By Evan Ackerman
I’m somewhat of a scale buff. That is, I find it fascinating to think about how big, and how small, things are. The problem (and part of the appeal) is that it’s a really hard topic to wrap your brain around. For example, an atom of hydrogen is about a ten millionth of a millimeter in diameter, which is a hundred thousand thousand times larger than an electron. How do you picture that?
This webpage has taken an electron, and scaled it to the size of one pixel. The rest of a hydrogen atom, including one proton and the space between the proton and the electron, is then displayed at that scale. On a 72 DPI monitor, this webpage works out to be about 11 miles long, and that’s just the radius (the middle of the atom to the edge), as opposed to the full diameter. This webpage takes the same approach to show the scale of the solar system; it’s only half a mile long.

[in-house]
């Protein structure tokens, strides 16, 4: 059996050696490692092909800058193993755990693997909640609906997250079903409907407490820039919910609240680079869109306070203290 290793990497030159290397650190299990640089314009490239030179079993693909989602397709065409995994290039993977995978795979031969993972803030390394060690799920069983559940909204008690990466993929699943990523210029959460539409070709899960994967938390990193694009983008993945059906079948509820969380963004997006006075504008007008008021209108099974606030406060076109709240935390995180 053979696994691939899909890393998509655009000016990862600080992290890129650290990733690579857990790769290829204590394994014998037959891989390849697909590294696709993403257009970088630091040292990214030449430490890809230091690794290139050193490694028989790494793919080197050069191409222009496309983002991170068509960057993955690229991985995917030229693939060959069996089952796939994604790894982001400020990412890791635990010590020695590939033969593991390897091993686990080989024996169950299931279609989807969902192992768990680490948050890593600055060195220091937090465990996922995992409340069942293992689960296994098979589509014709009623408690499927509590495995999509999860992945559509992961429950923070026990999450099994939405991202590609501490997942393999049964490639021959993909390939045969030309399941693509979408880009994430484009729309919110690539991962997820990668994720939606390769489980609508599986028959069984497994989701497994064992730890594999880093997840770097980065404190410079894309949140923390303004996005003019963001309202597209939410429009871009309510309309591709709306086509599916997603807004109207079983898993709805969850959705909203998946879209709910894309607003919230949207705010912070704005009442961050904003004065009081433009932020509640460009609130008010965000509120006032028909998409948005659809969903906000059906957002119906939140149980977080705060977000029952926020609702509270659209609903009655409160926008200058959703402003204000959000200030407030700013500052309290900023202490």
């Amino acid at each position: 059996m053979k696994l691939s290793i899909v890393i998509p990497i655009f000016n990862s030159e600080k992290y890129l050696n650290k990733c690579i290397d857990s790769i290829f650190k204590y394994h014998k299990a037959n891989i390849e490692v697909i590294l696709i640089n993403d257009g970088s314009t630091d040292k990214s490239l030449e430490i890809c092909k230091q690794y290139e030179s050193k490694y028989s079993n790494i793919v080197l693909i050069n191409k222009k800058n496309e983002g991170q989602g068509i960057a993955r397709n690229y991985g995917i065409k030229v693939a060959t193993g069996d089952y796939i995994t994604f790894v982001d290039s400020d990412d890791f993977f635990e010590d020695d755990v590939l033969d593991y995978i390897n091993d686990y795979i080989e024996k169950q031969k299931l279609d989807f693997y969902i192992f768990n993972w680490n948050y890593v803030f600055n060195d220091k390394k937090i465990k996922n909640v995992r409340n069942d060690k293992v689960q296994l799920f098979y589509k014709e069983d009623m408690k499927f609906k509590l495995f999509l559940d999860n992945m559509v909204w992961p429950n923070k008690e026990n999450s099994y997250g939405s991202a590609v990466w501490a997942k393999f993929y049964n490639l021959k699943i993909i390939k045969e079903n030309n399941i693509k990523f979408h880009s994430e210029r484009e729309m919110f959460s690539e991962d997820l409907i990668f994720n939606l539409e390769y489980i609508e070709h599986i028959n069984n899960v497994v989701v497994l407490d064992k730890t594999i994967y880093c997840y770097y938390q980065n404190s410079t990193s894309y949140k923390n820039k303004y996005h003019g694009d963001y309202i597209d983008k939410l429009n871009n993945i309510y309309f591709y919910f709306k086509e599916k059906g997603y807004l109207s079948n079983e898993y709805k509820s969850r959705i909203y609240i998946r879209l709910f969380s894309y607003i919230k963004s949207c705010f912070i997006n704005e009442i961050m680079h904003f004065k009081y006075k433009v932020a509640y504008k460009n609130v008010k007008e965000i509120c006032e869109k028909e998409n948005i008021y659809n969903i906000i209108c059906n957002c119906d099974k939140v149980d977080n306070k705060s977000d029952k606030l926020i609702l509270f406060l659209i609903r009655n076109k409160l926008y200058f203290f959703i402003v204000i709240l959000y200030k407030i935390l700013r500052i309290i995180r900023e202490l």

I say largest practical webpage because a quick Google search has revealed that the biggest webpage is actually this one; it contains some 8,100,000,000,000,000 (gasp) ,000,000,000,000,000 pixels. That’s 9 quadrillion pixels wide by 9 quadrillion pixels tall:
At 77 pixels to the inch, this page takes up 3.4e18 square miles and is 1.844 billion miles on a side– an area roughly equivalent to a section of the plane of our Solar System with the sun at the center and the orbit of Saturn on the outside edge (a square 22 AU on a side). That’s about 17 billion times the surface area of the Earth.
Now, I’m not sure what the point of that is, but I’m impressed anyway. After the jump, you can watch an old classic on this same topic: Powers of Ten.